In an embodiment, the step of obtaining the element to be replaced according to the ECO cone pair and the post layout circuit includes: executing Equivalent Check (EC) according to an ECO logic cone belonging to the second circuit to locate an end element to be replaced in the post layout circuit, which is equivalent to an end element of the ECO logic cone; marking the end element to be replaced and an ECO logic cone which belongs to the third circuit with respective effective ECO flags; and executing Equivalent Check (EC) to define a border of equivalence according to the marked end element to be replaced and the marked ECO logic cone, wherein the element to be replaced is a set of logic gates including the marked end element to be replaced and those within the border of equivalence.

In an embodiment, the element to be replaced is removed from the post layout circuit to form an intermediate post layout circuit, and the ECO logic is added to the intermediate post layout circuit to form the post layout ECO circuit.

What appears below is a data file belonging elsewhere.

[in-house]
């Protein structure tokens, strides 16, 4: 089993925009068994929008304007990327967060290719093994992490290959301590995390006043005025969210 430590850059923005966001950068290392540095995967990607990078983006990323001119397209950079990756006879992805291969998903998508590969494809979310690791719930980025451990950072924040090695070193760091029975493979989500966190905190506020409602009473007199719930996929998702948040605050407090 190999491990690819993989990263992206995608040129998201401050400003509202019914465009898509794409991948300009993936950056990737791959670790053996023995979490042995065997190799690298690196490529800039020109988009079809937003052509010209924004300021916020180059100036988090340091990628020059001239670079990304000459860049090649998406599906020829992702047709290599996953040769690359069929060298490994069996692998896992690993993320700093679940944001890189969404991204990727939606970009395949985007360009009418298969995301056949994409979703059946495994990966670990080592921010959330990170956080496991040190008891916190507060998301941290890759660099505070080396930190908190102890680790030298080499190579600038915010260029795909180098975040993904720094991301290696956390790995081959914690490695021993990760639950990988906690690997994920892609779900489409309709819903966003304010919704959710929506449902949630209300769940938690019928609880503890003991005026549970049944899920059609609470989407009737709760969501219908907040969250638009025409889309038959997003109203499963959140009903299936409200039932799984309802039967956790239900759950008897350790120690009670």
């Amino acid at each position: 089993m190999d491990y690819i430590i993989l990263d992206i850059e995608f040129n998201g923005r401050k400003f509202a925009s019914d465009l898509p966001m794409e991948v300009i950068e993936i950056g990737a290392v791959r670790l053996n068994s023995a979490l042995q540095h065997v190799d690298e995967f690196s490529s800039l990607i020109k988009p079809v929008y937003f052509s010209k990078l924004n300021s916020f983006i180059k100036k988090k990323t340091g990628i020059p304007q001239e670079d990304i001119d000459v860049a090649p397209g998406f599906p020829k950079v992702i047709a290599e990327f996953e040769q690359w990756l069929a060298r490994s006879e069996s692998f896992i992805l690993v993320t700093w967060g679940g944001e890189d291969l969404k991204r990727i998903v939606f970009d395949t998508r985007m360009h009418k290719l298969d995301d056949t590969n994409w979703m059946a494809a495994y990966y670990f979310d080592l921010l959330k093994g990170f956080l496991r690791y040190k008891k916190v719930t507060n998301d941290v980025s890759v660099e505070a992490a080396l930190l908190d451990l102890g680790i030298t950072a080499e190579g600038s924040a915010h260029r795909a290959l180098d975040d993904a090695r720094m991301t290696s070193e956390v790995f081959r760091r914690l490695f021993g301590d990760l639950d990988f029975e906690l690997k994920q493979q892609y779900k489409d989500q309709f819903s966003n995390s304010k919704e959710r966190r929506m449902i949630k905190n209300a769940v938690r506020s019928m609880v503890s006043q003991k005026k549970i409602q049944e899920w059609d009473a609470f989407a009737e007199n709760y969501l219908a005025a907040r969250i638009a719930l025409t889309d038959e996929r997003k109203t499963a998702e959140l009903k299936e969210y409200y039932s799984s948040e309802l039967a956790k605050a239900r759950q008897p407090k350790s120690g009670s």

BRIEF DESCRIPTION OF THE DRAWINGS

The above contents of the present invention will become more readily apparent to those ordinarily skilled in the art after reviewing the following detailed description and accompanying drawings, in which:

FIG. 1 is a scheme illustrating a conventional IC design;

FIG. 2 is a schematic diagram illustrating a logic cone;

FIG. 3 is a flowchart illustrating an automatically executed ECO;

FIG. 4 is a scheme illustrating an example of the ECO of FIG. 3;

FIG. 5 is a flowchart illustrating an automatically executed ECO according to an embodiment of the present invention;

FIGS. 6A˜6D are schemes illustrating details of respective steps of an automatically executed ECO according to an embodiment of the present invention; and

FIG. 7 is a scheme illustrating further details in Step 67 of FIG. 6D.

DETAILED DESCRIPTION OF THE PREFERRED EMBODIMENT

The present invention will now be described more specifically with reference to the following embodiments. It is to be noted that the following descriptions of preferred embodiments of this invention are presented herein for purpose of illustration and description only; it is not intended to be exhaustive or to be limited to the precise form disclosed.